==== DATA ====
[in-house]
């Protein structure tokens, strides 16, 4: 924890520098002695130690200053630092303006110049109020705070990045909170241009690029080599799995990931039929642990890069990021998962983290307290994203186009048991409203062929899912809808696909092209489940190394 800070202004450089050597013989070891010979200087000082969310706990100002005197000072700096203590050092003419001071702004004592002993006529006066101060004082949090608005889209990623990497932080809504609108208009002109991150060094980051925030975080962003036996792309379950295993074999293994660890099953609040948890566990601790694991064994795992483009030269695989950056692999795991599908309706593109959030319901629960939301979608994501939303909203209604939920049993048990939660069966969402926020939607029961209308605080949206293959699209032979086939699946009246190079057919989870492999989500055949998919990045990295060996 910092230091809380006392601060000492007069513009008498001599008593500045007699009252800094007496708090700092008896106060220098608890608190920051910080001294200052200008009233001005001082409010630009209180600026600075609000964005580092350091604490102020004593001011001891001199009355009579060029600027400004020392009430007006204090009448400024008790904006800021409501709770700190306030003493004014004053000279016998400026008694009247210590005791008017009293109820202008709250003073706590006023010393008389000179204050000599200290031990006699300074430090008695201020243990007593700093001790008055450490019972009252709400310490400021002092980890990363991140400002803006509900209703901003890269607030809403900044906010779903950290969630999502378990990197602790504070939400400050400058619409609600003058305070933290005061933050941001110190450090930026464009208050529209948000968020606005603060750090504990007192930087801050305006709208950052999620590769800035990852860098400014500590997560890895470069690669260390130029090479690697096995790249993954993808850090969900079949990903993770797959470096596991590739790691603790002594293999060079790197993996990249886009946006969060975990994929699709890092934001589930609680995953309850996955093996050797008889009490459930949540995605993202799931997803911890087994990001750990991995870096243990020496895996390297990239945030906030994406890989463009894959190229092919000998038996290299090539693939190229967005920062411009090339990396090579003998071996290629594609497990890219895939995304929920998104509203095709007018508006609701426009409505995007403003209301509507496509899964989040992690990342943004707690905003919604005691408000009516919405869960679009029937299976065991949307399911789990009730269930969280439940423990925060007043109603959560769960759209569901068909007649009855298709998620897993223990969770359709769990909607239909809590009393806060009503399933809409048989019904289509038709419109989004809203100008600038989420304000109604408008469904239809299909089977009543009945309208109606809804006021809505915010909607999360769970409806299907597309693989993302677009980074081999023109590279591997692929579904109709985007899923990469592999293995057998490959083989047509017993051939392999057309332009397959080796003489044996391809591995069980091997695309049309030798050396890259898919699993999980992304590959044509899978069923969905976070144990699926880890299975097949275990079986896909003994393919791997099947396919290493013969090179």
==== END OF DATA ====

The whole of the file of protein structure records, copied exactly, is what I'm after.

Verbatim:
[in-house]
């Protein structure tokens, strides 16, 4: 924890520098002695130690200053630092303006110049109020705070990045909170241009690029080599799995990931039929642990890069990021998962983290307290994203186009048991409203062929899912809808696909092209489940190394 800070202004450089050597013989070891010979200087000082969310706990100002005197000072700096203590050092003419001071702004004592002993006529006066101060004082949090608005889209990623990497932080809504609108208009002109991150060094980051925030975080962003036996792309379950295993074999293994660890099953609040948890566990601790694991064994795992483009030269695989950056692999795991599908309706593109959030319901629960939301979608994501939303909203209604939920049993048990939660069966969402926020939607029961209308605080949206293959699209032979086939699946009246190079057919989870492999989500055949998919990045990295060996 910092230091809380006392601060000492007069513009008498001599008593500045007699009252800094007496708090700092008896106060220098608890608190920051910080001294200052200008009233001005001082409010630009209180600026600075609000964005580092350091604490102020004593001011001891001199009355009579060029600027400004020392009430007006204090009448400024008790904006800021409501709770700190306030003493004014004053000279016998400026008694009247210590005791008017009293109820202008709250003073706590006023010393008389000179204050000599200290031990006699300074430090008695201020243990007593700093001790008055450490019972009252709400310490400021002092980890990363991140400002803006509900209703901003890269607030809403900044906010779903950290969630999502378990990197602790504070939400400050400058619409609600003058305070933290005061933050941001110190450090930026464009208050529209948000968020606005603060750090504990007192930087801050305006709208950052999620590769800035990852860098400014500590997560890895470069690669260390130029090479690697096995790249993954993808850090969900079949990903993770797959470096596991590739790691603790002594293999060079790197993996990249886009946006969060975990994929699709890092934001589930609680995953309850996955093996050797008889009490459930949540995605993202799931997803911890087994990001750990991995870096243990020496895996390297990239945030906030994406890989463009894959190229092919000998038996290299090539693939190229967005920062411009090339990396090579003998071996290629594609497990890219895939995304929920998104509203095709007018508006609701426009409505995007403003209301509507496509899964989040992690990342943004707690905003919604005691408000009516919405869960679009029937299976065991949307399911789990009730269930969280439940423990925060007043109603959560769960759209569901068909007649009855298709998620897993223990969770359709769990909607239909809590009393806060009503399933809409048989019904289509038709419109989004809203100008600038989420304000109604408008469904239809299909089977009543009945309208109606809804006021809505915010909607999360769970409806299907597309693989993302677009980074081999023109590279591997692929579904109709985007899923990469592999293995057998490959083989047509017993051939392999057309332009397959080796003489044996391809591995069980091997695309049309030798050396890259898919699993999980992304590959044509899978069923969905976070144990699926880890299975097949275990079986896909003994393919791997099947396919290493013969090179």